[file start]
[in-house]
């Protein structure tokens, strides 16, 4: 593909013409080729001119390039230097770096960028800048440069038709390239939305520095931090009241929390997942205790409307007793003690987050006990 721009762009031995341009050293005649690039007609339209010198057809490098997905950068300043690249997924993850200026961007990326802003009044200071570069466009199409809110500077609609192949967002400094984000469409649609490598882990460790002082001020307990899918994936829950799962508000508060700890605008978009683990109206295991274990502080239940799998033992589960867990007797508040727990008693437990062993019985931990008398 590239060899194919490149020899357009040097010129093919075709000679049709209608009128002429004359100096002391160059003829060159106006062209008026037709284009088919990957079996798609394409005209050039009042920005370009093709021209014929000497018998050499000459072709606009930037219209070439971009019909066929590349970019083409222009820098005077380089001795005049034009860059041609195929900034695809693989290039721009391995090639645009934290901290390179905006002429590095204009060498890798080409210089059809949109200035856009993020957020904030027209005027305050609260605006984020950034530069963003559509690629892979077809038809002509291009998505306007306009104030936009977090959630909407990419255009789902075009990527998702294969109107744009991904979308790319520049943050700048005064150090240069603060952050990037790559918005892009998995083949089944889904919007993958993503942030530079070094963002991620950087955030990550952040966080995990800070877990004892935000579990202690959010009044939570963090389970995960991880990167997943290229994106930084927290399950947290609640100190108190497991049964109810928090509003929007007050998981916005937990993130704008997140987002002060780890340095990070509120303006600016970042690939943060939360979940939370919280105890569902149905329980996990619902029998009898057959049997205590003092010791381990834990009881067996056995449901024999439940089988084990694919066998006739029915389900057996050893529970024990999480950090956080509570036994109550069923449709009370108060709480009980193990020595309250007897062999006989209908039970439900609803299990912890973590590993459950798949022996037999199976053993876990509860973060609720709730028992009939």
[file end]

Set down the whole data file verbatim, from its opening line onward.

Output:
[in-house]
């Protein structure tokens, strides 16, 4: 593909013409080729001119390039230097770096960028800048440069038709390239939305520095931090009241929390997942205790409307007793003690987050006990 721009762009031995341009050293005649690039007609339209010198057809490098997905950068300043690249997924993850200026961007990326802003009044200071570069466009199409809110500077609609192949967002400094984000469409649609490598882990460790002082001020307990899918994936829950799962508000508060700890605008978009683990109206295991274990502080239940799998033992589960867990007797508040727990008693437990062993019985931990008398 590239060899194919490149020899357009040097010129093919075709000679049709209608009128002429004359100096002391160059003829060159106006062209008026037709284009088919990957079996798609394409005209050039009042920005370009093709021209014929000497018998050499000459072709606009930037219209070439971009019909066929590349970019083409222009820098005077380089001795005049034009860059041609195929900034695809693989290039721009391995090639645009934290901290390179905006002429590095204009060498890798080409210089059809949109200035856009993020957020904030027209005027305050609260605006984020950034530069963003559509690629892979077809038809002509291009998505306007306009104030936009977090959630909407990419255009789902075009990527998702294969109107744009991904979308790319520049943050700048005064150090240069603060952050990037790559918005892009998995083949089944889904919007993958993503942030530079070094963002991620950087955030990550952040966080995990800070877990004892935000579990202690959010009044939570963090389970995960991880990167997943290229994106930084927290399950947290609640100190108190497991049964109810928090509003929007007050998981916005937990993130704008997140987002002060780890340095990070509120303006600016970042690939943060939360979940939370919280105890569902149905329980996990619902029998009898057959049997205590003092010791381990834990009881067996056995449901024999439940089988084990694919066998006739029915389900057996050893529970024990999480950090956080509570036994109550069923449709009370108060709480009980193990020595309250007897062999006989209908039970439900609803299990912890973590590993459950798949022996037999199976053993876990509860973060609720709730028992009939």